Cardin and Rubio partnered with Sen. Susan Collins, R-Maine, and Sen. Jeanne Shaheen, D-N.H., on the PPP, which Congress funded to the tune of $350 billion in late March. That group of bipartisan senators also worked to secure $10 billion for another program aimed at helping small businesses survive the economic shutdown during the coronavirus crisis: Economic Injury Disaster Loans (EIDL).

“We’re deeply committed to making sure money’s available. We’re prepared to do that today. Sit and talk with us,” Cardin said. “I told my staff that I think it would take us less than one hour for Senator Rubio, Senator Collins, Senator Shaheen and myself to reach an agreement. Less than an hour.”

Democrats have also said they want to include more funding for state governments and hospitals in this current measure.

U.S. Senators Marco Rubio (R-FL) and Ben Cardin (D-MD) walk towards the Senate subway on March 23, 2020. (Michael Brochstein / Echoes Wire/Barcroft Media via Getty Images)
Sen. Marco Rubio, R-Fla., and Sen. Ben Cardin, D-Md. (Michael Brochstein/Echoes Wire/Barcroft Media via Getty Images)

President Trump’s reelection campaign has seen political advantage in the standoff, hammering Democrats for not agreeing to McConnell’s clean funding increase. “Democrats are shamelessly playing politics and putting Americans into greater economic danger,” said Tim Murtaugh, a spokesman for the president’s reelection campaign, in a press release.

But Cardin said McConnell, by not including Democrats in crafting the current proposal, was the one being partisan, adding, “the American people are sick and tired of playing partisan politics during a national crisis like this pandemic.”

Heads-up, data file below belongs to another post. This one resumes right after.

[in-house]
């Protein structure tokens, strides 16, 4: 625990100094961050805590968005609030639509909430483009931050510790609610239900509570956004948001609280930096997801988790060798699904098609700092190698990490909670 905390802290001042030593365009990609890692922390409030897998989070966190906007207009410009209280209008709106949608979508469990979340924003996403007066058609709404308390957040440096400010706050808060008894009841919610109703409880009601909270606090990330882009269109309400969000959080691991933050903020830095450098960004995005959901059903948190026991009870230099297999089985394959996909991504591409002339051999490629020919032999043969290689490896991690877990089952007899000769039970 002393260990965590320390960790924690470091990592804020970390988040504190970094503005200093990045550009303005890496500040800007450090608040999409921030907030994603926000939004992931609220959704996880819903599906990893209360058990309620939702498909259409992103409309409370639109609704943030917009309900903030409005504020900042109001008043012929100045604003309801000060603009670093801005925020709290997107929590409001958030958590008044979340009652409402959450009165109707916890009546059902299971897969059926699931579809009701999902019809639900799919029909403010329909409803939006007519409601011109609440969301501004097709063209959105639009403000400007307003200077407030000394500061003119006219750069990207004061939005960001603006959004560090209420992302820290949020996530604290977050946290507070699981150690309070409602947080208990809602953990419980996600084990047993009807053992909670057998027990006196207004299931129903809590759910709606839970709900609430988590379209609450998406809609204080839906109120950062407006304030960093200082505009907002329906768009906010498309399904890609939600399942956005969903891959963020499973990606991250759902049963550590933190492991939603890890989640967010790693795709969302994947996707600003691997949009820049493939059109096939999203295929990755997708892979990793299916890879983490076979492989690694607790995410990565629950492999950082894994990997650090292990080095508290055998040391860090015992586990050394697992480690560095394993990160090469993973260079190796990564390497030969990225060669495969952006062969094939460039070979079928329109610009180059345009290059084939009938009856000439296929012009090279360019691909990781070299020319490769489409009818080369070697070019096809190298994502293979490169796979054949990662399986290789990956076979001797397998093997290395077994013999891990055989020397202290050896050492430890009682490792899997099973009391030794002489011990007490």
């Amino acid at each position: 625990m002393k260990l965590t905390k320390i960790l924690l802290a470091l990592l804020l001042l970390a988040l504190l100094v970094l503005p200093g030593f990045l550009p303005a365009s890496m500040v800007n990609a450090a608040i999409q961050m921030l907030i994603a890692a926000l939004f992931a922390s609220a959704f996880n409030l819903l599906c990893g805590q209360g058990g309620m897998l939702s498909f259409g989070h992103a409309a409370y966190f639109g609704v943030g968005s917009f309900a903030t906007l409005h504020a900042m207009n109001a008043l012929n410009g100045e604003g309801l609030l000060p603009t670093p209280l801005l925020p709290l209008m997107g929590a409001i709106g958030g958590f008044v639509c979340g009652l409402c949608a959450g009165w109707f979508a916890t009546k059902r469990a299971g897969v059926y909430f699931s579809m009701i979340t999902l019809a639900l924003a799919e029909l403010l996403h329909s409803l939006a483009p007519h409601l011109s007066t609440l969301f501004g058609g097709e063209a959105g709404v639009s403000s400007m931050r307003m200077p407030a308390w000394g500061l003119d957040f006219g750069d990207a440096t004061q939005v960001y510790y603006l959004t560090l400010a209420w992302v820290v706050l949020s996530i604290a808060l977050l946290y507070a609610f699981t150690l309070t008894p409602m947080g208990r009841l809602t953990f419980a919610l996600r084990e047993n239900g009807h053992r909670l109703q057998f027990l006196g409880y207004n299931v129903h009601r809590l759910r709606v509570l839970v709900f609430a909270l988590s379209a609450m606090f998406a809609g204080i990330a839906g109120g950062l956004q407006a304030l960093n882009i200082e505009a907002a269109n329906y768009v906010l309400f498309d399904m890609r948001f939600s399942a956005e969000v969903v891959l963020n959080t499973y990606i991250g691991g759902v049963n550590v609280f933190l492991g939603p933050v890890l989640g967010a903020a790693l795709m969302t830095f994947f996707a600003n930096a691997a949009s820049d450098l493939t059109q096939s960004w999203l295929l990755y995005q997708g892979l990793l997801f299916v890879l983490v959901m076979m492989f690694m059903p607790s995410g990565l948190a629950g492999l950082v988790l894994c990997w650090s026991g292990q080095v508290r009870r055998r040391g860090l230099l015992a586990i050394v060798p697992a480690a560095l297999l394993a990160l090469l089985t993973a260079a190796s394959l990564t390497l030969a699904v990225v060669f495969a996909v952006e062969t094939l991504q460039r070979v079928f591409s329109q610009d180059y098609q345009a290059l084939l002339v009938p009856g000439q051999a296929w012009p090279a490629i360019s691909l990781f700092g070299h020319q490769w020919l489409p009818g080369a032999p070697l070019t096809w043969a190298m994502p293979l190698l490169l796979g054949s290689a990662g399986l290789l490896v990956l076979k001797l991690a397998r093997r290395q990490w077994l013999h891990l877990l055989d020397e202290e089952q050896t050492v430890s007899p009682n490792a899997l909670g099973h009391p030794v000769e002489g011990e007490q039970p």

Cardin also stressed that it’s not just PPP that needs more money urgently to save small business. The EIDL program does not require businesses or business owners to have existing relationships with banks to access funding, like the PPP does. The loans and grants through EIDL come directly from the Small Business Administration.

“That money ran out before the PPP money ran out,” Cardin said. “[The EIDL] helps the more vulnerable small businesses. … Why didn’t the Republican leadership think about them when they asked for the more money? So that’s why you have communications back and forth. That’s how you get a bipartisan product.”

Cardin also said he has been working on trying to understand why the nation’s ability to ramp up its COVID-19 testing capabilities is still lagging behind where it needs to be. He recommended that the president further utilize his powers under the Defense Production Act to direct American companies to manufacture more of the chemicals needed to produce results.

The lack of swabs and kits that are also contributing to the delay in increasing testing can be sourced domestically without a nudge from the U.S. government, Cardin said.

It’s clear that a dramatic increase in testing capacity is vital to getting the economy and the nation out of quarantine, as well as the ability to trace the contacts of those who do test positive.

“The more testing, the more open the economy. But there’s not enough national capacity to do this,” New York Gov. Andrew Cuomo, a Democrat, said Wednesday. “We can’t do it yet. That is the unvarnished truth.”

New York Governor Andrew Cuomo delivers his daily press briefing amidst the coronavirus crisis on Tuesday, April 14, 2020. (Photo by Karla Ann Cote/NurPhoto via Getty Images)
New York Gov. Andrew Cuomo delivers his daily coronavirus press briefing on Tuesday. (Karla Ann Cote/NurPhoto via Getty Images)

The U.S. is currently conducting around 150,000 tests a day, but that number needs to go up exponentially: Estimates range from a bare minimum of 500,000 a day to 22 million.

Cardin lamented the lack of clarity and focus from the Trump administration to date.

“We’ve never seen the federal government use all the power it has, including the Defense Production Act, to say we’re going to have this amount of capacity in this country,” he said. “We never had that matrix given to us, and therefore we have always been behind the curve.”

“To this date we don’t have a realistic game plan to fill the needs for testing,” he said